restitution mode soon. and i think that would be the topic of the conference. now, as to switzerland's role, we have received a mandate so to speak in the last u.n. conference against corruption, because i think all of us slowly come to realize that if you have now this great instrument that is the u.n. convention against corruption, but it's not sufficient just to put it in your statute books. because i give you an example. if you have an international obligation to engage in mutual legal assistance, there are so many ways you can do that. if we receive, for example, a request from country "x," we look at the request, we can say, whoa, sorry, that request is not sufficient, back to sender. we return it to the sender. that's one thing. we could also say, look, sorry,
this is not sufficient, but if you put it like this, and if you do that, and if you then turn it around, we can then answer. and that -- you will say that's a little detail, but i think that is really the decisive factor. do you cooperate, and the latter example isn't so much of cooperation, or do you just apply your statute books? so it's like we come in to new dimension. we have the law in the statute books but now we have to breathe life into them. we've got a mandate by the parties to now look what are the lessons learned in our past practice. and we have organized a conference in january in switzerland to -- with a group of countries and experts who have been actively involved in these cases to see what has worked. and i think, jai, you mentioned the importance of trust. trust is absolutely essential. in resolving the cases.
trust, fine, okay. but how do you establish trust? how do you do that? i remember when i first traveled to tunisia in 2011, they told me exactly as emile indicated, they told me why should i trust you? why should i believe you? you took our money in the first place, now you come and tell us you are going to help us. and i had to explain, look, i'm a government official. i'm not a banking official. so the banks took. the government never agreed to that. we are fighting corrupt money in switzerland. so you have to establish trust. but then you have all these issues, like for example in some countries you're able to build relationship. but in a post-revolutionary society often you have all these subsequent changes of government. you take the labor libyan case which is very familiar to you. i don't know how many governments they had since the downfall of gadhafi. so each time you have to start a new relationship.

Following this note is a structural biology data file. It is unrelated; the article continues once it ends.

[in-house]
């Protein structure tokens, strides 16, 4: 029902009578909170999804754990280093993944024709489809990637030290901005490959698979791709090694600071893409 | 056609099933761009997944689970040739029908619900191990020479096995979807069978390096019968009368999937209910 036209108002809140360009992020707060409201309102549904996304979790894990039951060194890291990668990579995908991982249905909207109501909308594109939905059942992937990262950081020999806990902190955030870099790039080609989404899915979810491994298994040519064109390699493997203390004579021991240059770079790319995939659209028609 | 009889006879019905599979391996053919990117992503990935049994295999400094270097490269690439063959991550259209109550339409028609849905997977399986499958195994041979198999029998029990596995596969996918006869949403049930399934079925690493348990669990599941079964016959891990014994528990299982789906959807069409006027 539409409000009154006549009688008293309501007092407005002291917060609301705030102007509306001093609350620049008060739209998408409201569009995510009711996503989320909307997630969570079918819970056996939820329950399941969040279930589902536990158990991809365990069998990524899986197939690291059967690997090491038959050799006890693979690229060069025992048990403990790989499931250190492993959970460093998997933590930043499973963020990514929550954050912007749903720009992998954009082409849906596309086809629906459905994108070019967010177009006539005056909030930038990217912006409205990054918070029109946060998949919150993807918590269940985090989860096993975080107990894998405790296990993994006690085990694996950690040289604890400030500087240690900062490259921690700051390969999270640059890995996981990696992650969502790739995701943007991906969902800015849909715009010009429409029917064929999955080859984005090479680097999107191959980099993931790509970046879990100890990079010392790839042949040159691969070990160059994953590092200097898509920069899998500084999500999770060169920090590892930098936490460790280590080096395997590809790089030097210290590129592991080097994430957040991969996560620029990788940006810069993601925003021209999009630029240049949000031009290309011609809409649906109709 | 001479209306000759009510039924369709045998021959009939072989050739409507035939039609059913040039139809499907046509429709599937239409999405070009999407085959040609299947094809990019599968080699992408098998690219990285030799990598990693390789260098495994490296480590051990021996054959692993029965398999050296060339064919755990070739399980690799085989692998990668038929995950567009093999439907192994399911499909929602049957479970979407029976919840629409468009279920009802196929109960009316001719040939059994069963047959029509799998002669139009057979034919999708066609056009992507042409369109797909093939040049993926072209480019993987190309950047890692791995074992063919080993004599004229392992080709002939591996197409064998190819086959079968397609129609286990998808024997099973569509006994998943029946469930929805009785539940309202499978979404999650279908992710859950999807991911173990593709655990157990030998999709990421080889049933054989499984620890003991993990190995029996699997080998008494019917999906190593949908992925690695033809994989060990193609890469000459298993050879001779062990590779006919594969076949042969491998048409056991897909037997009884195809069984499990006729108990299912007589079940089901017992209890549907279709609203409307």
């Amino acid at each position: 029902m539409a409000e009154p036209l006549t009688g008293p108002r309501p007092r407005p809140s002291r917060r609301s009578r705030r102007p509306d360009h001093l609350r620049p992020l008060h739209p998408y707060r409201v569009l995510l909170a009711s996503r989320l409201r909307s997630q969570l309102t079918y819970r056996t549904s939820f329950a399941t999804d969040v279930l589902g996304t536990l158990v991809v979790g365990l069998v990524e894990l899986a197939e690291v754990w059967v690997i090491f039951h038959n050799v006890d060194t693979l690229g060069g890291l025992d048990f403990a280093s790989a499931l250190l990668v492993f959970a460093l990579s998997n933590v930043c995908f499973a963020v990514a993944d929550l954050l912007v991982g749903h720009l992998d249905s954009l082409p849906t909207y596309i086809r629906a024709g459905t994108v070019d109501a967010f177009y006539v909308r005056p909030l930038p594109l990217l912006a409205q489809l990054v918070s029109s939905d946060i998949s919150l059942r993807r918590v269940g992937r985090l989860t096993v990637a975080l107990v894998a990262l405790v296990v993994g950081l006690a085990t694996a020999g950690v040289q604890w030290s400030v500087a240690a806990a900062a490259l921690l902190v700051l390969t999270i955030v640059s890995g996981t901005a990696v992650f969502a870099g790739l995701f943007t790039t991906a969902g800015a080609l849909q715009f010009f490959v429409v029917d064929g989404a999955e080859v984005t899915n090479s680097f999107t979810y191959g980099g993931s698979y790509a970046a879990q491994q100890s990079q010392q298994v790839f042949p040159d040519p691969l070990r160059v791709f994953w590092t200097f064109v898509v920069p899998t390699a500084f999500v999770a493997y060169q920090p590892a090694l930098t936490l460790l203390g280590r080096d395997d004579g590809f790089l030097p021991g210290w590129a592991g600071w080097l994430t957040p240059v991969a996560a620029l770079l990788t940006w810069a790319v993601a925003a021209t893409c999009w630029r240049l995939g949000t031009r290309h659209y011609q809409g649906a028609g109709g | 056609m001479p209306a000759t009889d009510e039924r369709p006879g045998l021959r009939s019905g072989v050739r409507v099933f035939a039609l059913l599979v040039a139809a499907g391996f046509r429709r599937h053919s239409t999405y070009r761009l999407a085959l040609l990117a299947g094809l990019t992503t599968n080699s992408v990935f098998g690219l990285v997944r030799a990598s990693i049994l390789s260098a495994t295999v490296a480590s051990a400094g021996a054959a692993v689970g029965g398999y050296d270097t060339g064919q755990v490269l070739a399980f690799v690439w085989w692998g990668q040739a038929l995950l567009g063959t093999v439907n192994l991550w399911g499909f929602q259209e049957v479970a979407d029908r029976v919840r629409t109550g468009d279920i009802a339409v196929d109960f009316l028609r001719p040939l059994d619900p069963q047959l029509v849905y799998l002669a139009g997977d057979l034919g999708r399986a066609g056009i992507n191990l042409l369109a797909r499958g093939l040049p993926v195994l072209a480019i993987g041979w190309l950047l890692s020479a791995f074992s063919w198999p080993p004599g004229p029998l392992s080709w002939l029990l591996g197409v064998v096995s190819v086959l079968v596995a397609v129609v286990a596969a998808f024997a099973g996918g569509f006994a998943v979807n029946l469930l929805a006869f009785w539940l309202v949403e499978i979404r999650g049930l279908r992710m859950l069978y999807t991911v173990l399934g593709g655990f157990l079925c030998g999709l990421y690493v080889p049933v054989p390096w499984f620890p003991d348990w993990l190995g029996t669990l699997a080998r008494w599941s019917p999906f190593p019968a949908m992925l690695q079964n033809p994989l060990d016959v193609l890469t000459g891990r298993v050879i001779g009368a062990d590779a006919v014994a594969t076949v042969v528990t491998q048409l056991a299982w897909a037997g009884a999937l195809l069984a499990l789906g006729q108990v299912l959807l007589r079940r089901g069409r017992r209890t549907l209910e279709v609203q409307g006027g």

what we want to do and that's what we did in this conference with switzerland, look into the practices. how do you do that? and what then are also important lessons? i just give you another example. it's the timing of a mutual legal assistant request is absolutely essential. if you send it too early you may wreck your case. if you send it too late, you may not even have a case. so you really have to choose the right moment. how do you do that? all these lessons, put them together. we put together a document that we will submit next year to the conference, i hope with the help of all countries involved and certain lit world bank. and then to see -- it's a bit like asset recovery 2.0. what is the next dimension? how can we really now make it even quicker, more efficient? because i think these remain the main challenges. and i fully agree with the examples that the two of you mentioned. of course we have to go through judicial proegd. because the whole credibility of
the process relies on that. but we have to get better. because it does take too much time. >> you introduced this thing, but let me ask you this. how much resistance have you felt from the banking community, whether in switzerland or otherwise? emile talked about the onus put on banks in a preventive context to know their customer. to engage in heightened due diligence for political exposed perpendiculars known as peps in the field. is there resistance from the banks to say look, it's not our job, and certainly i heard this in the wake of the arab spring, banks saying, look, on one day these are good guys, and the countries that we're supposed to be doing business with, and then the next day they're toppled regimes and we're supposed to be hunting their assets. and so aren't we, the banks, getting caught in the political winds here, in an unfair way? have you felt resistance given what are fairly aggressive steps on your part? >> look, the world is changing. and even the banks are changing. and we felt it directly.